Sunday, 24 March 2013

Victorian pleasure cruising for the rich and famous!

During a recent holiday in Cornwall I revisited the excellent National Maritime Museum in Falmouth and came across this beautiful Thames steam launch 'Waterlily', designed and built by John Thornycroft in 1866.  She has a riveted wrought iron hull and is still in working condition.  She is 42 feet long (3 feet shorter than Patience), with a 7 ft 6 in beam (about 8 in broader than Patience), has a forward saloon, an aft cabin and a vertical boiler and steam engine amidships.  They knew how to design stylish boats in the 19th century, but I have to say that the similarly sized Patience offers much more in the way of covered accommodation, if not quite so much polished teak!

At the other end of the luxury scale, the museum also has the original prototype Mirror dinghy (sail no.1).  This could be bought as a kit in 1963 for less than £64.  I sold my Mirror (sail no. 18929) in 2011 for a little more than that, see earlier blog entry.

Tuesday, 5 March 2013

Twenty Pence Marina

A pleasant day, warmest for several months, so following the interest shown in my previous entry on Twenty Pence I took in the Marina on The Old West river  near Wilburton on the way to work.  Having seen it often from the river this was the first time I'd approached from the road.
At first glance it was unimpressive, with that run-down, bird-dropping and mouldy-caravan feel. The "reception" was closed (not unreasonable for March) but with faded notices in the window and nothing welcoming.  So much so that I went back to the road rather than force my way through the locked gate.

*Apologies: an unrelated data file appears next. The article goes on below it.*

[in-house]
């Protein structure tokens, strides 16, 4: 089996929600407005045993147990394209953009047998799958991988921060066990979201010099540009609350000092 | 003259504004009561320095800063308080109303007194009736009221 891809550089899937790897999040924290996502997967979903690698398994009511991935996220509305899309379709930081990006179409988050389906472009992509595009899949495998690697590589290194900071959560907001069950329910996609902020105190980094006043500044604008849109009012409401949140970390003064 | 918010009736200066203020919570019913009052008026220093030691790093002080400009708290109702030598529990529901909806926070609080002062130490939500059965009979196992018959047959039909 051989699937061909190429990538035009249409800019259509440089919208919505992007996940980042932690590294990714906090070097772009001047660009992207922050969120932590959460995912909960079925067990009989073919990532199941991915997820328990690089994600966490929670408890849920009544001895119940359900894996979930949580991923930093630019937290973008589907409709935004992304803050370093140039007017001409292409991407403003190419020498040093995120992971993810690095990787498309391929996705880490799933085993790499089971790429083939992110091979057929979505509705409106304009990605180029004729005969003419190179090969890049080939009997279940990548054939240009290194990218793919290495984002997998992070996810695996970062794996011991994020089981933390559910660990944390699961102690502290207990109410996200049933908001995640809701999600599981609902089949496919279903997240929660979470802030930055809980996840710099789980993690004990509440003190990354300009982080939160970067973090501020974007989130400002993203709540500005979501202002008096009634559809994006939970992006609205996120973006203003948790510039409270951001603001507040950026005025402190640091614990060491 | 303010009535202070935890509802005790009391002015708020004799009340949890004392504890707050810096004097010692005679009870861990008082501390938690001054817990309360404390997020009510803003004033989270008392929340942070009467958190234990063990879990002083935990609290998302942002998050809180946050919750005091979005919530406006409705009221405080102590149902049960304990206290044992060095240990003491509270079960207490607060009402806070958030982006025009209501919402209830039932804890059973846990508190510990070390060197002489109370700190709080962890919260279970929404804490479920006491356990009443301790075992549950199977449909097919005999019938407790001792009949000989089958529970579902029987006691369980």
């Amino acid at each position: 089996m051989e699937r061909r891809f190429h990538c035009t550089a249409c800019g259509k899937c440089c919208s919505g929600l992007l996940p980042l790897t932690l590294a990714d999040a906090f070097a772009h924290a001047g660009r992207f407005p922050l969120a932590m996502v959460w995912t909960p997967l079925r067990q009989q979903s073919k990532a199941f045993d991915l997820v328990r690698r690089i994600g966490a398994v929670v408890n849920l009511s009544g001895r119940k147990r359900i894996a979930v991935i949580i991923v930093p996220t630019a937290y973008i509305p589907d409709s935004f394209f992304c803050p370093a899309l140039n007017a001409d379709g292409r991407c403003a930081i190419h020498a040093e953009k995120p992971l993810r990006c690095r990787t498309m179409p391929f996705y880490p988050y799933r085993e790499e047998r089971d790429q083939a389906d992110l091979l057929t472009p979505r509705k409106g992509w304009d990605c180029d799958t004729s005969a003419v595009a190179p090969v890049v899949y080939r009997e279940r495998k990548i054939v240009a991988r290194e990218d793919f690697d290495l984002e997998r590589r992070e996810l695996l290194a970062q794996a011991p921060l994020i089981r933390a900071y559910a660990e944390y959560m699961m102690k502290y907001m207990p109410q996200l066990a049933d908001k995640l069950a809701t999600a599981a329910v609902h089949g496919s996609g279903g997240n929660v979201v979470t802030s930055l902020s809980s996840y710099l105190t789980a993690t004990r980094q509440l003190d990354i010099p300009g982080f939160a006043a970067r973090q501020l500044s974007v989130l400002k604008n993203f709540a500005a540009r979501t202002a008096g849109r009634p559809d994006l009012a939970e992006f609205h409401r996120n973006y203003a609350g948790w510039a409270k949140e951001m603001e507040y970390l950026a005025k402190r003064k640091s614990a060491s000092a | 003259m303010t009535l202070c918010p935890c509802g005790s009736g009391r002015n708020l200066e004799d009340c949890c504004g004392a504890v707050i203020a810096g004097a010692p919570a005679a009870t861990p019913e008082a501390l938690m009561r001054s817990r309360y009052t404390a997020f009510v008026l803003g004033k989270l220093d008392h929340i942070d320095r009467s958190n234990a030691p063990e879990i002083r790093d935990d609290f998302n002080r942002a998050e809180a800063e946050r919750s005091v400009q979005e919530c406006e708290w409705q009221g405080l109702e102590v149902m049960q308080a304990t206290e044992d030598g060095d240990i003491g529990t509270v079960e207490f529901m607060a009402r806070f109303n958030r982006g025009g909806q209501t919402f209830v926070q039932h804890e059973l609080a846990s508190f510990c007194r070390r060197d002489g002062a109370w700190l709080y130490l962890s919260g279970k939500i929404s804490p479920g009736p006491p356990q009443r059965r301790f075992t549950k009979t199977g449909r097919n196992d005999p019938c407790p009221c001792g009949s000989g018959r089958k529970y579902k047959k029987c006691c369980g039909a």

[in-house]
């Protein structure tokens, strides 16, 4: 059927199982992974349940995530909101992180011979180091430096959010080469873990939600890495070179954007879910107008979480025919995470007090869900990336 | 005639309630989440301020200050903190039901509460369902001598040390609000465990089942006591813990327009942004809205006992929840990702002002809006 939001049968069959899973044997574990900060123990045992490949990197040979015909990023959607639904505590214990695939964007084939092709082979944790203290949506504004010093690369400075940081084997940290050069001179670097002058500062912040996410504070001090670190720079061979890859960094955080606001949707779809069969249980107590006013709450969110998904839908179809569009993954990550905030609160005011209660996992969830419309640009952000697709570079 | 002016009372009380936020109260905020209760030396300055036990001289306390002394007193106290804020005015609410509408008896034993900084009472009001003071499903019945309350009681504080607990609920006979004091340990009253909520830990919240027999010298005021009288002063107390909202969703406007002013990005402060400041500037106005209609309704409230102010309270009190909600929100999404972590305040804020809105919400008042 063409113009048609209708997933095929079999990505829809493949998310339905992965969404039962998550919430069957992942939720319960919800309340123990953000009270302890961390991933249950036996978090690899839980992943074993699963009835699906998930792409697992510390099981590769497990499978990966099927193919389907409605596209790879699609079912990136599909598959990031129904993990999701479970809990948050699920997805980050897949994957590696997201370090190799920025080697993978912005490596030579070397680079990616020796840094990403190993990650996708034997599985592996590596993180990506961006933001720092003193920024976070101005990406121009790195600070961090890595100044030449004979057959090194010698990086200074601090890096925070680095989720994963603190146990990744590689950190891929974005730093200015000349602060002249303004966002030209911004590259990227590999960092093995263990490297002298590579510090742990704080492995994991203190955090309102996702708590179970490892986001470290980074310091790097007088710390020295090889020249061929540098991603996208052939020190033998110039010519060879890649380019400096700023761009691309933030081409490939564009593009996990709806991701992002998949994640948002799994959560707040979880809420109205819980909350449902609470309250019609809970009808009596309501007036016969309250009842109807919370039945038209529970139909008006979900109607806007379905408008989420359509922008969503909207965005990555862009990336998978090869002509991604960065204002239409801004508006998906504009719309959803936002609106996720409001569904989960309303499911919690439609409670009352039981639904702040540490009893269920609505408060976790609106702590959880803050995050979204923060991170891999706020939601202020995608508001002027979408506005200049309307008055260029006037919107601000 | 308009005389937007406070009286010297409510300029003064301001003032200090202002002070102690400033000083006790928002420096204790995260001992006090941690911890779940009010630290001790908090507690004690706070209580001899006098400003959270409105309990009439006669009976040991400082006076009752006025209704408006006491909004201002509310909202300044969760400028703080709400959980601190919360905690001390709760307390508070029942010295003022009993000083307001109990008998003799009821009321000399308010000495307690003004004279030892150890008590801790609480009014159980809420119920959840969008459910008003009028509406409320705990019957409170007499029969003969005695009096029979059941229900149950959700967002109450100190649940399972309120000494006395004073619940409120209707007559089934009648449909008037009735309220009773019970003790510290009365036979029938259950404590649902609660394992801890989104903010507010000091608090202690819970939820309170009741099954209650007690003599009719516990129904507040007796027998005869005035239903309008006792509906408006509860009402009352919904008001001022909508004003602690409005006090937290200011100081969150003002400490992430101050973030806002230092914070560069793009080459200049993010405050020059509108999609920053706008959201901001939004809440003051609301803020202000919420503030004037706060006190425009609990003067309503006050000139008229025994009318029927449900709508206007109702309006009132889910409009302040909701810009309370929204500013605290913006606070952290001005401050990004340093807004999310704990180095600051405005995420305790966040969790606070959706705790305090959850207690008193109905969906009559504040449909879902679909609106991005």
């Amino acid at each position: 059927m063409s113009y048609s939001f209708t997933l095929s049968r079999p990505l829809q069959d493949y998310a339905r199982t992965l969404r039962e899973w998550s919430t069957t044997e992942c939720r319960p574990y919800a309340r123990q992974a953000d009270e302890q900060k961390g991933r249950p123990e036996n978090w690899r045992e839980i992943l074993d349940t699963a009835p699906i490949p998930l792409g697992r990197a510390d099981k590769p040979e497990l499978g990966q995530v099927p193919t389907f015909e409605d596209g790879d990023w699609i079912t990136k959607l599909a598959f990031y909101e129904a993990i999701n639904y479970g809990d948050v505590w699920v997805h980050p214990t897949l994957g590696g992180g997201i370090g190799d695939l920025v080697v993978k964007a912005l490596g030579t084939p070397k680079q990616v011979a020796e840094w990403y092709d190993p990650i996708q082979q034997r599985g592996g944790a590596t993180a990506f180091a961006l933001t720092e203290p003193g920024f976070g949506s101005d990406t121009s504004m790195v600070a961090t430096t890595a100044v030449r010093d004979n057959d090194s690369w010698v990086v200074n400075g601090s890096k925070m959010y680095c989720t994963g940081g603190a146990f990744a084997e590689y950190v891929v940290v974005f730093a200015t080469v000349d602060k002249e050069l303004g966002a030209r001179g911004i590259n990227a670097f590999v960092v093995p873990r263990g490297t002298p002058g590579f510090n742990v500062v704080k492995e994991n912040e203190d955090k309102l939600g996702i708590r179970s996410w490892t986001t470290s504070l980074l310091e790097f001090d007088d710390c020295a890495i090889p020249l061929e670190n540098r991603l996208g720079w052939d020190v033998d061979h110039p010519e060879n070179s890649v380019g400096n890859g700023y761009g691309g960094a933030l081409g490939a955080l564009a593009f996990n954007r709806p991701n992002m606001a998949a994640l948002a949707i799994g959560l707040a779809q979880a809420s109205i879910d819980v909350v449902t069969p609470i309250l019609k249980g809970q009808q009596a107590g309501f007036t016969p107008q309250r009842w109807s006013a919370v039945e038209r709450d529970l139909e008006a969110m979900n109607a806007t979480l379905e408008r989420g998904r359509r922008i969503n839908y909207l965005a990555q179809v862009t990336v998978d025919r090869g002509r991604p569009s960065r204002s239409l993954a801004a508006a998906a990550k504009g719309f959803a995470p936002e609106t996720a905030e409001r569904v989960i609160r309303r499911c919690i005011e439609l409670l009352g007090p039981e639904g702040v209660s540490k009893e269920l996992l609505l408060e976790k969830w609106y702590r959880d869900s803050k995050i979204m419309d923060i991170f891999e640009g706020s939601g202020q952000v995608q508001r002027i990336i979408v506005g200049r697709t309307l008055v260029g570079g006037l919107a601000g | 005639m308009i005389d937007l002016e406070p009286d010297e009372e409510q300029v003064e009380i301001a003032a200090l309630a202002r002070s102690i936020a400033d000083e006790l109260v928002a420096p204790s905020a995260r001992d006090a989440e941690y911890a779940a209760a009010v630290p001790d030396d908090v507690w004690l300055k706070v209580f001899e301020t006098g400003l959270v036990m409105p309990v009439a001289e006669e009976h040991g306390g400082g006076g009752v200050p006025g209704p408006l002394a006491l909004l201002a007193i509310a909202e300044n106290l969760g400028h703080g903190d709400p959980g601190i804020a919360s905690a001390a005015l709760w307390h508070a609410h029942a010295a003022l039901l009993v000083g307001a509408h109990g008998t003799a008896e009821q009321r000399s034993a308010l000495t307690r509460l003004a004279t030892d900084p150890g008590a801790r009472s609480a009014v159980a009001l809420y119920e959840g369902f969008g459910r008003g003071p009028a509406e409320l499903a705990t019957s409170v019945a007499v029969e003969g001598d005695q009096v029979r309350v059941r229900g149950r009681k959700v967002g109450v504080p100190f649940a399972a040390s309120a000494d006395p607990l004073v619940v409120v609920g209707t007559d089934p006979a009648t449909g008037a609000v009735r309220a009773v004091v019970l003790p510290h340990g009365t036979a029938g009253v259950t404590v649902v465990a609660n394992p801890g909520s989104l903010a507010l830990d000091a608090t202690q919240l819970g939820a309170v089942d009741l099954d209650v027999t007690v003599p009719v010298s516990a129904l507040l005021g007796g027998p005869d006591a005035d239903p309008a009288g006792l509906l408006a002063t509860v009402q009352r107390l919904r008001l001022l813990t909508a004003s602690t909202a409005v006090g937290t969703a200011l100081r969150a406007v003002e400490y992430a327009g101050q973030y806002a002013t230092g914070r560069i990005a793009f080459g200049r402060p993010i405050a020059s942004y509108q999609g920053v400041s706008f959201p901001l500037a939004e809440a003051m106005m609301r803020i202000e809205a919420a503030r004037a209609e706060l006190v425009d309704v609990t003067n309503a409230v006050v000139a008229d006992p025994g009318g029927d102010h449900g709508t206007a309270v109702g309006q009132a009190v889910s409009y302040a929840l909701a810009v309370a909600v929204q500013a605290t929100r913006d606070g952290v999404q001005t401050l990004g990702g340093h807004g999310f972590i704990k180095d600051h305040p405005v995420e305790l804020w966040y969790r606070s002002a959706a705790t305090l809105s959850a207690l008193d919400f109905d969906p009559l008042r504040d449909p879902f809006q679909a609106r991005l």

Here I found that where the Twenty Pence Inn had stood was now posh "executive style" houses.

 On the other side of the bridge sat the attractive cottage we'd passed in Patience so often.

 Then squeezing through another locked gate, marked Public Path, I made my way into the marina itself, where a lady in floral wellies was scrubbing the roof of her cruiser. She seemed happy with the marina, announcing it to be simple and quiet with no facilities. I agree. She'd heard the "rumour" that it had been sold but knew no more and I think didn't believe it.

 I can only refer her to the auction page of Allsop's Auctioneers where the site appears to have sold for a princely £210k.
So is it just a rumour? Does the owner want to keep the sale quiet or does he just want to keep the marina quiet (no fancy website for this marina which can't even spell the river Ouse!) Will there be a fuss as there has been at the Fish and Duck? Or will it be a quiet and positive change as at Stretham Ferry Marina?
I don't know, but if I made out the faded poster on the reception window correctly, you could email Alan G Humphreys or Alan at Twenty Pence and ask him yourself. It is - and could continue to be - a really nice peaceful place.